Seriously, I would like to see some attention given to the actual mechanics of sex-in-games. Not because I’m a pervert – although I am – but because I think some of those basic questions should be answered before we move onto some manner of Kinseyesque analysis. First let’s see how (and if) it actually WORKS before we consider what it MEANS.

  18. Bonnie Says:

    Brummbar, again, I totally hear you. So few people are willing to talk about that openly – the mechanics and pure development process behind interactive sex. There was recently a Game Design Challenge up at the Montreal Games sumit based on sex that sort of addressed that question, but a lot of the entries were more subtle than what I think either of us are talking about.

    As for what’s controlled in games at the moment: shooting (general weaponry), operating vehicles, bodily fighting… Gosh, I meant to make a whole list here, but in one way or another that seems to cover everything. Except, of course, in what we consider “weird” games or mini-games. I’m thinking Feel the Magic

  19. MD² Says:

    Finally could read your article.

    Eroticism is the use of arousal as a mean to something else, pornography is the use of arousal as its own end (or at least perceived as it’s own end).
    I like this simple definition, even if it’s not totally accurate.

    I think you focused too much on the interactive side of things and not enough on the inherent schyzophrenic nature of videogames as narrative tools: If I actualy play the woman pleasuring herself, I am the woman as much as I’m the player (male or female) giving orders (If Mario falls into a trap “I” die). That’s what I found most interesting in video games: they’re probably the next big tool of recoding/surcoding (to speak like Deleuze), as they actualy lay bare the way narrative is coding us (the way the “he” of society imposes itself on the “I” of the reader).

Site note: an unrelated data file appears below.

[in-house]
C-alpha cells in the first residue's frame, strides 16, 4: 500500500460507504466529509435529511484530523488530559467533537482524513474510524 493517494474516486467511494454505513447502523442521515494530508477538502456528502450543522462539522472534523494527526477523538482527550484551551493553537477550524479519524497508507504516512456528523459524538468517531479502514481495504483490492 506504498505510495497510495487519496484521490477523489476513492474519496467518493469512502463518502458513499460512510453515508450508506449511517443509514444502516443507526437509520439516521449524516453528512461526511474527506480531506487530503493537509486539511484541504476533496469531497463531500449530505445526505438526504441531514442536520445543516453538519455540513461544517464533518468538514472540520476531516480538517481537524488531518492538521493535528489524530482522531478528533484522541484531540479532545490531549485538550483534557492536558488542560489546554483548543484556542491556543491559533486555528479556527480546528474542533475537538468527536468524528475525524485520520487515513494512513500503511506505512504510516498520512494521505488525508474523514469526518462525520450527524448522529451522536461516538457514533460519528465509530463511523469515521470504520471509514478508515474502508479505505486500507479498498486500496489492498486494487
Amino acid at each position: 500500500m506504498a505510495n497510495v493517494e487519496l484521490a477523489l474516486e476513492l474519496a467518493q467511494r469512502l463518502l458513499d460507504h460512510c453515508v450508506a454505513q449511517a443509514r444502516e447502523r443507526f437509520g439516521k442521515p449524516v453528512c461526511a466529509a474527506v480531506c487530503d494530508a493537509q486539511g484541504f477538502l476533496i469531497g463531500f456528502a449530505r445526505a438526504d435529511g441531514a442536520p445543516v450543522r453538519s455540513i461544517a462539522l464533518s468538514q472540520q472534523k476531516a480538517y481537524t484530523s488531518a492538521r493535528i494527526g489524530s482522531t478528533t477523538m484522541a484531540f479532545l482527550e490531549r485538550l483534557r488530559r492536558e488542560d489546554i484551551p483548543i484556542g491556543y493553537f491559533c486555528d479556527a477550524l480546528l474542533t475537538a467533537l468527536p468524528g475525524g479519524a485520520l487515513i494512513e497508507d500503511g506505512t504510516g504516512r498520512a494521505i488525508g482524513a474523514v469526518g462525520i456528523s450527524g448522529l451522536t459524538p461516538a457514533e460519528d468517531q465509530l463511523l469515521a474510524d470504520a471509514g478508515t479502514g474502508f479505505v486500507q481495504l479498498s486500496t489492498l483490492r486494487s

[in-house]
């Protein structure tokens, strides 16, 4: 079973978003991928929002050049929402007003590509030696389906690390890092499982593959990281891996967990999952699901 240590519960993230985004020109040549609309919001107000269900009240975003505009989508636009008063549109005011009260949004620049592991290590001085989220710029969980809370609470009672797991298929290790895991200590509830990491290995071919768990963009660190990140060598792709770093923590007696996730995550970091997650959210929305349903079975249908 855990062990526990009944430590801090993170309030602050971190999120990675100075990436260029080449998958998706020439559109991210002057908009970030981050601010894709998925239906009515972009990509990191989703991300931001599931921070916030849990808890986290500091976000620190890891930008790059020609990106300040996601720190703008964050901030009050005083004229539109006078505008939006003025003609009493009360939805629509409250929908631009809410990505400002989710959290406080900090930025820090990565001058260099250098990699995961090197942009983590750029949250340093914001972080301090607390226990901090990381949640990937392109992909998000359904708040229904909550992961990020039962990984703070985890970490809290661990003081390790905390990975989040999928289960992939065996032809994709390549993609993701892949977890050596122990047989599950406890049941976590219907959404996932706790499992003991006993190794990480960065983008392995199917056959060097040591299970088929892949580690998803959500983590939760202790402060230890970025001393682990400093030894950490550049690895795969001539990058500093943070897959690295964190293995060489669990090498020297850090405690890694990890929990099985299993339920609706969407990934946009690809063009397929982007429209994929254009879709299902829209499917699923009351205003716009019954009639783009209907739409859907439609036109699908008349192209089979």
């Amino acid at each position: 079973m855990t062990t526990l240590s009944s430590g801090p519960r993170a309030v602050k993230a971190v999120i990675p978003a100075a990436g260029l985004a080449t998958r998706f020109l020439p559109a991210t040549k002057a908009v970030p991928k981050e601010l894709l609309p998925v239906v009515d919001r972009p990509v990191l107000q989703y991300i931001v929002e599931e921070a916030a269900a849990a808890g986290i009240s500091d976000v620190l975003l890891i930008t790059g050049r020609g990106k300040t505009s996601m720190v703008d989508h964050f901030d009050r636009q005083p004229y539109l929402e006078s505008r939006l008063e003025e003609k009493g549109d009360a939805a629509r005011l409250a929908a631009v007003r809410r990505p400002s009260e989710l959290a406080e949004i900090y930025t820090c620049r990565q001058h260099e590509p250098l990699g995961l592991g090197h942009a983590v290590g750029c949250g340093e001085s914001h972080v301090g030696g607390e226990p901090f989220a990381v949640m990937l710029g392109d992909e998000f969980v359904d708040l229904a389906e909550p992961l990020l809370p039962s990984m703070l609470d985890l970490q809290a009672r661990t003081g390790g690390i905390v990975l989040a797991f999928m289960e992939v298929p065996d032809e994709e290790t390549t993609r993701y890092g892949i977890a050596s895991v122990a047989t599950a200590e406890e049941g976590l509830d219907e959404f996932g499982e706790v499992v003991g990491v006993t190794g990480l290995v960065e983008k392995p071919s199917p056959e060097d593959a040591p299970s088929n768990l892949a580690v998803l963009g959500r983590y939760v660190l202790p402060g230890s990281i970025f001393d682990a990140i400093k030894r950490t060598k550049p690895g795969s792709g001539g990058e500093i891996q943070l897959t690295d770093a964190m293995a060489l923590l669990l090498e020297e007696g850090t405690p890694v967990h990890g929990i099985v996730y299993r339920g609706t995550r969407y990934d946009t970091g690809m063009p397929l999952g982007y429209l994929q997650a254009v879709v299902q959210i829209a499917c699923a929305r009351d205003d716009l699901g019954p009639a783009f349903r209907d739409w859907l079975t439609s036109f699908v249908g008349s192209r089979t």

But then I’ve been too deep into that stuff for too long. Made nice reading, and helped set the debate in motion, which is quite enough of a feat.

  20. MD² Says:

    Also, while I think about it, a reason why sex as a video game might not work (provoke laughter as a depreciative protection reaction): it doesn’t yet fit in a model in which it would improve productivity (the same way our society have to morally shun suicide or drugs, because accepting them can only be detrimental to general productivity, as we do not possess a frame like, say pre-modern Japan, where suicide could be justified as a specialised productive tool of worth).

  21. Bonnie Says:

    A couple quick things, MD^2: in the flash game mentioned in the article, you don’t play as a woman pleasuring herself, you play as someone else acting upon her – to the point where you can even drug her (if you build up enough money/points).

    Also, interesting point about non-productive sex not “working” – but I think it probably goes beyond on. Live-action pornography, for example, doesn’t involve procreation, though it might inspire real-life actions that bring it about. The same goes for in-game (interactive or non-interactive) sex.

  22. MD² Says:

    Sorry about the article misreading (I’ve been on less than three hour’s sleep a day for a week now, and it’s starting to show ;) )

    Note that I specificaly used the word productivity because I did not had procreation in mind. While live-action pornography is perceived as being the use of arousal as it's own end, it’s value is more of a control tool of sexual tension, and, being a fiction, thus a narrative, a programming tool (but I guess this is a non-acknowledged gain…).

    I guess I’ll stop there for now and go have my three hours worth of sleep, I’m having even more touble than usual to make any sense.

  23. Bonnie Says:

    No worries, MD^2, you make plenty of sense! But sleep is still good :-).